the worker, even in those conditions that he is unable to perform his job,
therefore the employer is obliged to do so" (Teshuvot HaTashbetz, part 1,
This argument has been reiterated in the decisions of Rabbi Waldenberg in
modern Israel. "The custom has spread throughout the Jewish world that a
long term employee who can no longer work or is only able to do partial
jobs has to be supported by the employer,......this applies only to an
employee whose whole income is from his salary from this employer " (Tzitz
Elizer, part 2, section 26). The question of how much these employees
should be paid is the subject of much discussion amongst our sources. Some
authorities hold that they have to be paid only what a worker would be paid
not to work, whilst others hold that one may only deduct a small proportion
of the salary.
As an alternative to paying the employees a salary even though they are
unable to work or to be as productive as formerly because of old age, the
halakhic authorities conceived of the idea of giving them assistance in
their work. It seems to be a satisfactory solution to a major problem in
aging today. Many people are forced to stop working in the old age even
though they are quite capable of making real contributions because of their
acquired knowledge and skills, yet they need assistance. The retirement of
such workers always involves an economic loss to society. Of greater
importance perhaps, they usually suffer both physically and mentally from
an excess of leisure time and from the dangerous and unhealthy feeling that
many old people have, that they are no longer of any use. At the same time
it would save us from becoming societies that consider people as being
redundant or disposable.
The halakhic basis for this approach was laid down in the responsa of the
Rashba in 13th century North Africa.
Question from the community of Huesca, Spain:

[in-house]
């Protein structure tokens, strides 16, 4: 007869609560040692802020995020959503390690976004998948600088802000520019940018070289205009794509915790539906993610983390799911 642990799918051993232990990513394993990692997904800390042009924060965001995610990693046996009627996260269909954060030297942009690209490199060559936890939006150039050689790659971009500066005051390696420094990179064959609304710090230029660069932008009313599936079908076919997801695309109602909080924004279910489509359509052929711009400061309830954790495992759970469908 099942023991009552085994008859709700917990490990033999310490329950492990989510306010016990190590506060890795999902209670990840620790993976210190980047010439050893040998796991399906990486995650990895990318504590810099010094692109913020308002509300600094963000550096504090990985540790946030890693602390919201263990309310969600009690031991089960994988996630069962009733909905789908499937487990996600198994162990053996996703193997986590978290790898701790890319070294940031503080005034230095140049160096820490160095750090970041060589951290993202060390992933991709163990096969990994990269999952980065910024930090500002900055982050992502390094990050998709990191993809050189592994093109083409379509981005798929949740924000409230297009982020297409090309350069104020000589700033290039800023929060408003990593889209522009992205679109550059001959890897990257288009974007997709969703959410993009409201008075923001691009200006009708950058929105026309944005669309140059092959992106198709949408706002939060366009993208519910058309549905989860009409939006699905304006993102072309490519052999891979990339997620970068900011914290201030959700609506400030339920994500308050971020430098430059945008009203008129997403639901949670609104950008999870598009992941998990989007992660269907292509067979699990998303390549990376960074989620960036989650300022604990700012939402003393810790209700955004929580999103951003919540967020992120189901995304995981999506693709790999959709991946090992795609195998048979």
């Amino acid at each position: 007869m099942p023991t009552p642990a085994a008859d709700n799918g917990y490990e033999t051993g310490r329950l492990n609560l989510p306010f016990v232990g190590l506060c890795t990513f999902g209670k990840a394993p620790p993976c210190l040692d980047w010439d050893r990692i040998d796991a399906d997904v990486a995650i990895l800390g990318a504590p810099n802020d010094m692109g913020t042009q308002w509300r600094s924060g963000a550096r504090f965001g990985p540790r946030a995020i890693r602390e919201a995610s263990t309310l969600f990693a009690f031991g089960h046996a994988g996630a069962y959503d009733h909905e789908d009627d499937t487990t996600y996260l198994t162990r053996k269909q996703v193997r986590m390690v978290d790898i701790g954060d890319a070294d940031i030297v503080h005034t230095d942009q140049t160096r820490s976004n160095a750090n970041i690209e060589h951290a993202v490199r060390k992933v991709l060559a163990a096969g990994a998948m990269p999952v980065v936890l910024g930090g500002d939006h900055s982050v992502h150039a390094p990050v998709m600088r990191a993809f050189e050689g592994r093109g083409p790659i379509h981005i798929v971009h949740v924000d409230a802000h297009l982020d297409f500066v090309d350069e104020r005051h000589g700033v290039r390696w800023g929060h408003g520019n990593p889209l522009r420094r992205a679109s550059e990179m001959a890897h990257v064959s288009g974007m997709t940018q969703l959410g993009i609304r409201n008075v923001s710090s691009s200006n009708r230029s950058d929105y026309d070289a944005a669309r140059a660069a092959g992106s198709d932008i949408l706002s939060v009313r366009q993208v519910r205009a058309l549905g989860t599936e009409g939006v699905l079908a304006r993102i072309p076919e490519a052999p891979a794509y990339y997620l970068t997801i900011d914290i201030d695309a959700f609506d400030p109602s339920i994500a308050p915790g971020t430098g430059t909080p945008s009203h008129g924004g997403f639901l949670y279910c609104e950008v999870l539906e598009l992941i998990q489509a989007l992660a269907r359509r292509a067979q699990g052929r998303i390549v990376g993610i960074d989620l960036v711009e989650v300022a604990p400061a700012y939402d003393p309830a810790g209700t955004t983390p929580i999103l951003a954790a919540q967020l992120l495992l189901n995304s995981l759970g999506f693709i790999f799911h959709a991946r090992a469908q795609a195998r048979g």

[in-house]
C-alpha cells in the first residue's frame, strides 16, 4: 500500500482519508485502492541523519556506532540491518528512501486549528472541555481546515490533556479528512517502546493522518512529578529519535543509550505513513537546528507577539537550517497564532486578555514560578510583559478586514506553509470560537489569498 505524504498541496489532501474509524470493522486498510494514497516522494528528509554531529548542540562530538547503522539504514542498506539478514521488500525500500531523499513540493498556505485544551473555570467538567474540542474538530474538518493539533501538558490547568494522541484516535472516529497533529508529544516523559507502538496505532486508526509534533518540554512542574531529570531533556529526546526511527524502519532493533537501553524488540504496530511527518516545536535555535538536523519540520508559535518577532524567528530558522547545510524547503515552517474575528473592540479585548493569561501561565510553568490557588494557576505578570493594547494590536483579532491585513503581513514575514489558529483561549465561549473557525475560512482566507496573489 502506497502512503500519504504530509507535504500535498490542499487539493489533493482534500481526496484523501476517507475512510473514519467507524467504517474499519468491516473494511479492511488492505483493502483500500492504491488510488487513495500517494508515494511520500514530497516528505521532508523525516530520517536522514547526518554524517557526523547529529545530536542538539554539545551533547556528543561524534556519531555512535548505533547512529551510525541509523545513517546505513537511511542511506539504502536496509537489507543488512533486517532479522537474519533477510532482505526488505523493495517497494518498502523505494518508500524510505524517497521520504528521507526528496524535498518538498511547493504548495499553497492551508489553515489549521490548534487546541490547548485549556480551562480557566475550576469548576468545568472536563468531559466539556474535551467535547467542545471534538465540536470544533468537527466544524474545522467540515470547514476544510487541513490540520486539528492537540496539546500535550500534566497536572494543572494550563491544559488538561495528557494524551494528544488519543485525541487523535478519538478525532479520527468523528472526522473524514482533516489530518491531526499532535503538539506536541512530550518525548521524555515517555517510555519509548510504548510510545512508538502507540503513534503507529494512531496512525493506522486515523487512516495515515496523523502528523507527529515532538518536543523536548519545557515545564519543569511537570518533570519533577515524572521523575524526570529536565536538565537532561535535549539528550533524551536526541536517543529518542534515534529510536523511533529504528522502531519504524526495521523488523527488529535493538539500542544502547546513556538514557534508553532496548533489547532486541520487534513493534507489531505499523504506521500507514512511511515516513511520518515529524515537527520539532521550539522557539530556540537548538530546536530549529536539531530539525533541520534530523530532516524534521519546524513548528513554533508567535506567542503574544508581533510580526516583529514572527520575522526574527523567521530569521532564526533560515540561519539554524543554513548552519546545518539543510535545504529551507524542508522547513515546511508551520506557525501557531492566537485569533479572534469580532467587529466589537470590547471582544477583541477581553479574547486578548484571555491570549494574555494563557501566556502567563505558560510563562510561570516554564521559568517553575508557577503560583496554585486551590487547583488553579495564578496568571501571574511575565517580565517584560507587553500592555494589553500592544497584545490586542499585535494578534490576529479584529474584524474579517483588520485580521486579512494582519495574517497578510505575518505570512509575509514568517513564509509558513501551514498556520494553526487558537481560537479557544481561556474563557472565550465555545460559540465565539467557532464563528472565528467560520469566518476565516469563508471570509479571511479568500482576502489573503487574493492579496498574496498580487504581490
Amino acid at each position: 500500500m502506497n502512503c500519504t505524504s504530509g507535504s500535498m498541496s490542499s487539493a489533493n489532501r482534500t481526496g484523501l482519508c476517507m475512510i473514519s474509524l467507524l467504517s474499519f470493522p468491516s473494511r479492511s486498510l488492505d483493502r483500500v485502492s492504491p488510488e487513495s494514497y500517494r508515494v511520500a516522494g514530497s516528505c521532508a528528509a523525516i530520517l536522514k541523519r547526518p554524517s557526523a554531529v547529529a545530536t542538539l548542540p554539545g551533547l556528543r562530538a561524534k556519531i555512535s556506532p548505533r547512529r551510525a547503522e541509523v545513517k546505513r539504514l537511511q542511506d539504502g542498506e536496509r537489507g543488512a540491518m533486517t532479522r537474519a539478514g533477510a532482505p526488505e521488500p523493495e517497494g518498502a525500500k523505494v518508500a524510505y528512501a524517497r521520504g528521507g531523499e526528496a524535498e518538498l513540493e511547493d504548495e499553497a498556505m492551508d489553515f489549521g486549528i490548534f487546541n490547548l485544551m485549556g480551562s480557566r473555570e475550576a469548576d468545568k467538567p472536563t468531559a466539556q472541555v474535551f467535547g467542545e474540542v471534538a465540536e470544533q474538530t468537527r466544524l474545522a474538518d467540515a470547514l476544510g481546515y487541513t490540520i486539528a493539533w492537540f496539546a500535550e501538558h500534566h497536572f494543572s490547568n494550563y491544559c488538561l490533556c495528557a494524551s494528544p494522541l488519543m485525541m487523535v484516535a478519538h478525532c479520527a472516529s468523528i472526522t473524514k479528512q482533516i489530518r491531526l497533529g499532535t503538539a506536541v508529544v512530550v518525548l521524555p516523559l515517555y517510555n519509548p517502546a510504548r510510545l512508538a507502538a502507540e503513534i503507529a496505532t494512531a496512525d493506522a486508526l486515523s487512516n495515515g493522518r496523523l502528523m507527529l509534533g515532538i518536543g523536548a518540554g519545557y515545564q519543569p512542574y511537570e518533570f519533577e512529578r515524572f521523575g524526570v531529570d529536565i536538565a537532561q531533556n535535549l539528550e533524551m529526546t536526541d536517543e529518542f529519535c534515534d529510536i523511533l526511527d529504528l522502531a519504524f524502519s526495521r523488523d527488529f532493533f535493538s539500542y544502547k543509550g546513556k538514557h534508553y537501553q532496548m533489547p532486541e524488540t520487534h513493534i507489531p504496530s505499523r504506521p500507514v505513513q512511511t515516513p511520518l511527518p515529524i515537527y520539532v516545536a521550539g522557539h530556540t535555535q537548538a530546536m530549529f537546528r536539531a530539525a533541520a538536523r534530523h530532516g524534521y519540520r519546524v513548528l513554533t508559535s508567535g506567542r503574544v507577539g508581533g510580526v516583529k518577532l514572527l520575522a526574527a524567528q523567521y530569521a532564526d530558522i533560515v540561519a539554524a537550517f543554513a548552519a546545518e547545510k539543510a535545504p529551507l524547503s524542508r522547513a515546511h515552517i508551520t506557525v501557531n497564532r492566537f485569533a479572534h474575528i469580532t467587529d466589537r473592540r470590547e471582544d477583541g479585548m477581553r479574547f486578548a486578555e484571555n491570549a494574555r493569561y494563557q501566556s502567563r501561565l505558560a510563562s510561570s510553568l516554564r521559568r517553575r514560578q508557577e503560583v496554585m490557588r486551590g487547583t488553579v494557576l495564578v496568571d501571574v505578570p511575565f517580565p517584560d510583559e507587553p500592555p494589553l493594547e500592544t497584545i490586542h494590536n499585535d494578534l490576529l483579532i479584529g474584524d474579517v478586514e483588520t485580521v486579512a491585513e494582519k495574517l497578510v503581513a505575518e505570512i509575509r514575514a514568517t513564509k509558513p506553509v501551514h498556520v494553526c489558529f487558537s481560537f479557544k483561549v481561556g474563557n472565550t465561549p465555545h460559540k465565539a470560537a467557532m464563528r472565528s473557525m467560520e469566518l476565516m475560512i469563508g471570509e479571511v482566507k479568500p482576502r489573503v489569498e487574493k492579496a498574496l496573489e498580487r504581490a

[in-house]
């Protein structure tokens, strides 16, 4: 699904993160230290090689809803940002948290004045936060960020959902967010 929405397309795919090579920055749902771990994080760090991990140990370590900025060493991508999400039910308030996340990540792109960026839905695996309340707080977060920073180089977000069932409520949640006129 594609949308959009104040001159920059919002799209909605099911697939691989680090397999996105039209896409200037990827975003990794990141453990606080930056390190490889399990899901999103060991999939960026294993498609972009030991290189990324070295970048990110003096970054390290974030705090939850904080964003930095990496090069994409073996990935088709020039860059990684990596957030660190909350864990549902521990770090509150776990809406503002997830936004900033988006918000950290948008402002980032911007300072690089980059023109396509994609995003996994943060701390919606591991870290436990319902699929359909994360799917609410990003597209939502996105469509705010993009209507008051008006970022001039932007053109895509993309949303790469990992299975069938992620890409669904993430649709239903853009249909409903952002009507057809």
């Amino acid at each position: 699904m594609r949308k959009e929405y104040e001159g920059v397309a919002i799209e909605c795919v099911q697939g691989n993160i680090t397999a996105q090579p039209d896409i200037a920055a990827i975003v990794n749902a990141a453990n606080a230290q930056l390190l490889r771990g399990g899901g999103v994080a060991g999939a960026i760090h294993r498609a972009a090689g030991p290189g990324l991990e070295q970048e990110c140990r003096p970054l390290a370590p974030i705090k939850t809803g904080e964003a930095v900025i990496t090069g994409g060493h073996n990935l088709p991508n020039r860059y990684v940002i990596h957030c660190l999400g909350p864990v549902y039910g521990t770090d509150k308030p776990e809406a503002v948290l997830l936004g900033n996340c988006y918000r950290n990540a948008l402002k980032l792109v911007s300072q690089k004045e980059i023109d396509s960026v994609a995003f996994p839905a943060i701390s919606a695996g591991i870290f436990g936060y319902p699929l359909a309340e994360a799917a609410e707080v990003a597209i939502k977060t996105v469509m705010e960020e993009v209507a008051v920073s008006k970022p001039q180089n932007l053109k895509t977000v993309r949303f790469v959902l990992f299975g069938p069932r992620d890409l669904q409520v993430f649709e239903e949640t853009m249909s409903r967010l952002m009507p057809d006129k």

The character of our synagogue has served us faithfully for 38 yours years
and now has substituted his son, who was those voice is not so acceptable
to some of the members of the community. The cantor has argued that even
though there are many functions that he can still perform, nevertheless his
strength [of voice presumably) and eyesight have diminished so that he is
unable to read from the Torah as previously. Therefore he wishes his son
to assist him [the community being obligated to pay both of them a salary].
How are we to decide?"
"It is logical and just to assume that the public official who was meant to
perform certain tasks has not undertaken to perform all of them unaided at
all times. Surely the congregation did not believe that a man is able to
maintain his strength and abilities all his life without sickness or other
difficulties suffered by all normal people. So the cantor is entitled to
have his son assist him, since this was understood by both parties" (
Teshuvot HaRashbah, part 1, section 300).
It seems that there is also a provision in the halakhic sources for the
obligation on the employee to enable a worker to perform easier tasks as
their strength or ability wanes. "A teacher who is ill or old, yet he is
well able to teach partially [that is, fewer students or fewer hours] is
entitled to his full wage and it is not permissible to dismiss him on these
grounds"( Teshuvot Israel Mavrona, part1, section 134).
Copyright © 2002 by Rabbi Meir Tamari and Project Genesis, Inc.
Dr. Tamari is a renowned economist, Jewish scholar, and founder of the Center For Business Ethics (www.besr.org) in Jerusalem.